“I really think the biggest thing is when they do star rankings it is based on what you do at combines and workouts but they do not give stars on passion and heart for the game. That’s what he brings to football. He loves the game and wants to be the best. It’s hard to put a ranking on that. He goes as hard as he can and you see the results you get,” said Benjamin Snell Sr., the UK freshman’s father.
At Westerville Central High School in Ohio, he had 1,826 yards rushing and 264 receiving along with 29 touchdowns as a senior. During his junior season, he ran for 2,077 and 26 scores.
“I knew if he had his opportunity it was going to shine through,” Snell Sr. said. “I didn’t think it would happen this fast. But I knew once he learned the offense and his line and quarterback, it would just be a matter of time before he could do this.”
Football is in the Snell bloodline. Matt Snell rushed for 121 yards and a touchdown in Super Bowl III and was named Super Bowl MVP. One of Matt Snell’s cousins is Snell Sr.’s father. Snell Sr. watched film of Matt Snell at Ohio State and became a running back at Ohio Northern who was drafted by the Baltimore Ravens in 1998. He played in NFL Europe and the XFL.
“Football was Benny’s main sport from the get-go,” his father said. “He played all the sports at age 6-7-8 but he gravitated toward football. Once I was done with my playing career, the timing was perfect for me to coach him in Pee Wee to middle school. We were able to work on a lot of fundamentals and small things over the years.”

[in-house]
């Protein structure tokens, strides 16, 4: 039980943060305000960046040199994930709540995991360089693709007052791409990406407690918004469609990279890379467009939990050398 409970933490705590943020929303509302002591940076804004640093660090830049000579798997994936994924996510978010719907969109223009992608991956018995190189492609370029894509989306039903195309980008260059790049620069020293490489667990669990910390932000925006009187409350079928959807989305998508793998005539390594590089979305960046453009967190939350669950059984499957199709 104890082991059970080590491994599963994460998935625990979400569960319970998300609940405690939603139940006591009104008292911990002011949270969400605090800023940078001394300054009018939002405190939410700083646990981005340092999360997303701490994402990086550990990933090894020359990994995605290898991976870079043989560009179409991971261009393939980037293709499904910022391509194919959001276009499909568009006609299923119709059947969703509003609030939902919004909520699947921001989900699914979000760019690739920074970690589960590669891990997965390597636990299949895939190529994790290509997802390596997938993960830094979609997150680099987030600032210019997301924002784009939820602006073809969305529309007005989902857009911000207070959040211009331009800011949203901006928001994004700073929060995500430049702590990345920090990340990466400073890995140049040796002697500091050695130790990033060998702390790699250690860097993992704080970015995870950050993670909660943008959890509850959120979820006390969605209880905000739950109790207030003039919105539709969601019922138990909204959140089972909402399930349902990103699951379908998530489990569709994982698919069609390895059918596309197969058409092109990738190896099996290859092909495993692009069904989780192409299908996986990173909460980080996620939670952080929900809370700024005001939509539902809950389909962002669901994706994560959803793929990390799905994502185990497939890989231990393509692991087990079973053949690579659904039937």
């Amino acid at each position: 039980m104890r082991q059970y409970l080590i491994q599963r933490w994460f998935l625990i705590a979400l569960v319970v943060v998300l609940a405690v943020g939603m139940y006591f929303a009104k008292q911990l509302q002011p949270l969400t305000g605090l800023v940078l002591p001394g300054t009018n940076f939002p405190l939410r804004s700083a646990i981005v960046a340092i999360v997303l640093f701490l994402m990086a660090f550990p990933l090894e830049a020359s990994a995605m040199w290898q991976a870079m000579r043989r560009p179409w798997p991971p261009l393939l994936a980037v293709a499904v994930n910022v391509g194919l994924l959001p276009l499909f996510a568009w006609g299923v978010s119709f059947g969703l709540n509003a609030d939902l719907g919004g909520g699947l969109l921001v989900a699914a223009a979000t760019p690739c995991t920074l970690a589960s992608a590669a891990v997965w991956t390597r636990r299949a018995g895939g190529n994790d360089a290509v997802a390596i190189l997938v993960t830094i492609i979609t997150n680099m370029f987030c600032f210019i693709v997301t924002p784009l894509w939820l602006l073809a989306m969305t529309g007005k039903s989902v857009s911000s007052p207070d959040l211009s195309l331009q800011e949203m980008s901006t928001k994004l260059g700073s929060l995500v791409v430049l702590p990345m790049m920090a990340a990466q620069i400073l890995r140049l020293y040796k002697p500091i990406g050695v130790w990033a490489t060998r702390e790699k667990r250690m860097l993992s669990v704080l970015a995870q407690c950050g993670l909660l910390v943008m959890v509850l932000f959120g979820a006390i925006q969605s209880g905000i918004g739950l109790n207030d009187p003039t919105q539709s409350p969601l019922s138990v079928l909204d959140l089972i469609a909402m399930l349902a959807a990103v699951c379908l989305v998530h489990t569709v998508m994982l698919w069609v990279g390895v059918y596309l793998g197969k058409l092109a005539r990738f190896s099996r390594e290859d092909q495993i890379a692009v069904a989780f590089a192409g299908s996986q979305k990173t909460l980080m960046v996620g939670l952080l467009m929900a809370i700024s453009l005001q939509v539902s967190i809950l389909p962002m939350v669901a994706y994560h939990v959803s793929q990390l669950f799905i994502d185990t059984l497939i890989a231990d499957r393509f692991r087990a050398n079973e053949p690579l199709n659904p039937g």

Now those small things are paying big dividends for UK and Snell even though he did have a fumble inside the 5-yard line in last week’s loss at Tennessee that had him visibly upset after the game. He did have 83 yards on 15 carries and now has 854 yards -- second most ever by a UK freshman -- going into Saturday’s game with Austin Peay and has a chance to join teammate Boom Williams as 1,000-yard rushers this season.
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Count ESPN analyst Jay Bilas as one who thinks the experience Isaiah Briscoe got going through NBA workouts before deciding to return to UK for his sophomore season will help him a lot this season.
“Anytime you’re a year older and you’ve been through it, it’s really helpful. It just gives you a sharper focus and a lot of times players make their biggest jump in their careers between their freshman and sophomore years. That’s not always true, but often times that’s true,” Bilas said.
“Isaiah’s only issue last year — he had a really good year. He played really well. Really good defender. He’s one of the best guard rebounders in the country. The only thing he didn’t do was shoot it. And that impacted his game. Early on, people figured out, he’s not going to take these shots and they started laying off him and taking away his drives and clogging everything up for others, kind of daring him to shoot.
“I don’t think he’ll be doing that quite as much this year. He’s improved in that regard. And leadership’s going to be a big deal for him, but I expect him to have a really good year.”
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Congratulations to Lafayette senior quarterback Walker Wood for being named the Paul Hornung Award winner. Wood, who is committed to Kentucky, will be honored Dec. 20 at Big Spring Country Club by the Louisville Quarterback Club for being chosen as the state’s top player.
Recent winners of the award have been Kash Daniel (2015), Damien Harris (2014), Matt Elam (2013), James Quick (2012) and Patrick Towles (2011.) The first Hornung winner was Shaun Alexander in 1993.
“Walker Wood fits into the Paul Hornung profile perfectly – a quarterback and an all-around athlete who racks up impressive running and passing stats each and every game for a top 10 team with a real chance at winning a state championship ,” Gordon Crawford, Louisville Quarterback Club president, said.